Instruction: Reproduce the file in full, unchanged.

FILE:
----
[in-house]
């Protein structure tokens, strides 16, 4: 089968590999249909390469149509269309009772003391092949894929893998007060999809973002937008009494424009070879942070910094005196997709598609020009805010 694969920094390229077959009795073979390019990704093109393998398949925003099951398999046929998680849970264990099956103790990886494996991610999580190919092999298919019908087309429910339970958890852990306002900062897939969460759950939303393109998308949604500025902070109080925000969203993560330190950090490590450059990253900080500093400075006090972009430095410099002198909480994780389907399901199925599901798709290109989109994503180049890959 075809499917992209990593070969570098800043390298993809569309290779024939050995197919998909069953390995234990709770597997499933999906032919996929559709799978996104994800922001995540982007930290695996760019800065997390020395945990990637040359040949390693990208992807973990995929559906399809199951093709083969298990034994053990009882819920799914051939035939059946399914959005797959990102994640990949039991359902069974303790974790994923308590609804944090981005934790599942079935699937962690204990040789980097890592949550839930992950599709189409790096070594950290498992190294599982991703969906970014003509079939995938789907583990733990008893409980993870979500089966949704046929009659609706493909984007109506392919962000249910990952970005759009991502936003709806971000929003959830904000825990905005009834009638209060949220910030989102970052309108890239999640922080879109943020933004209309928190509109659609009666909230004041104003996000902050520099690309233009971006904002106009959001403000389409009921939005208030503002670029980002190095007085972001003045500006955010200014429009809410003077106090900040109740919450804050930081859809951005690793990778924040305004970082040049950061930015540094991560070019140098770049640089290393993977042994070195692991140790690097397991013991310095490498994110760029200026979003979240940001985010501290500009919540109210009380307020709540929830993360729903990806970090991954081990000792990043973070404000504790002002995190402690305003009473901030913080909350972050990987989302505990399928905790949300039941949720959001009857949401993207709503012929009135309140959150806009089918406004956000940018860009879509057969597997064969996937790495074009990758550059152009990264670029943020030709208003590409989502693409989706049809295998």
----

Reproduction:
[in-house]
């Protein structure tokens, strides 16, 4: 089968590999249909390469149509269309009772003391092949894929893998007060999809973002937008009494424009070879942070910094005196997709598609020009805010 694969920094390229077959009795073979390019990704093109393998398949925003099951398999046929998680849970264990099956103790990886494996991610999580190919092999298919019908087309429910339970958890852990306002900062897939969460759950939303393109998308949604500025902070109080925000969203993560330190950090490590450059990253900080500093400075006090972009430095410099002198909480994780389907399901199925599901798709290109989109994503180049890959 075809499917992209990593070969570098800043390298993809569309290779024939050995197919998909069953390995234990709770597997499933999906032919996929559709799978996104994800922001995540982007930290695996760019800065997390020395945990990637040359040949390693990208992807973990995929559906399809199951093709083969298990034994053990009882819920799914051939035939059946399914959005797959990102994640990949039991359902069974303790974790994923308590609804944090981005934790599942079935699937962690204990040789980097890592949550839930992950599709189409790096070594950290498992190294599982991703969906970014003509079939995938789907583990733990008893409980993870979500089966949704046929009659609706493909984007109506392919962000249910990952970005759009991502936003709806971000929003959830904000825990905005009834009638209060949220910030989102970052309108890239999640922080879109943020933004209309928190509109659609009666909230004041104003996000902050520099690309233009971006904002106009959001403000389409009921939005208030503002670029980002190095007085972001003045500006955010200014429009809410003077106090900040109740919450804050930081859809951005690793990778924040305004970082040049950061930015540094991560070019140098770049640089290393993977042994070195692991140790690097397991013991310095490498994110760029200026979003979240940001985010501290500009919540109210009380307020709540929830993360729903990806970090991954081990000792990043973070404000504790002002995190402690305003009473901030913080909350972050990987989302505990399928905790949300039941949720959001009857949401993207709503012929009135309140959150806009089918406004956000940018860009879509057969597997064969996937790495074009990758550059152009990264670029943020030709208003590409989502693409989706049809295998």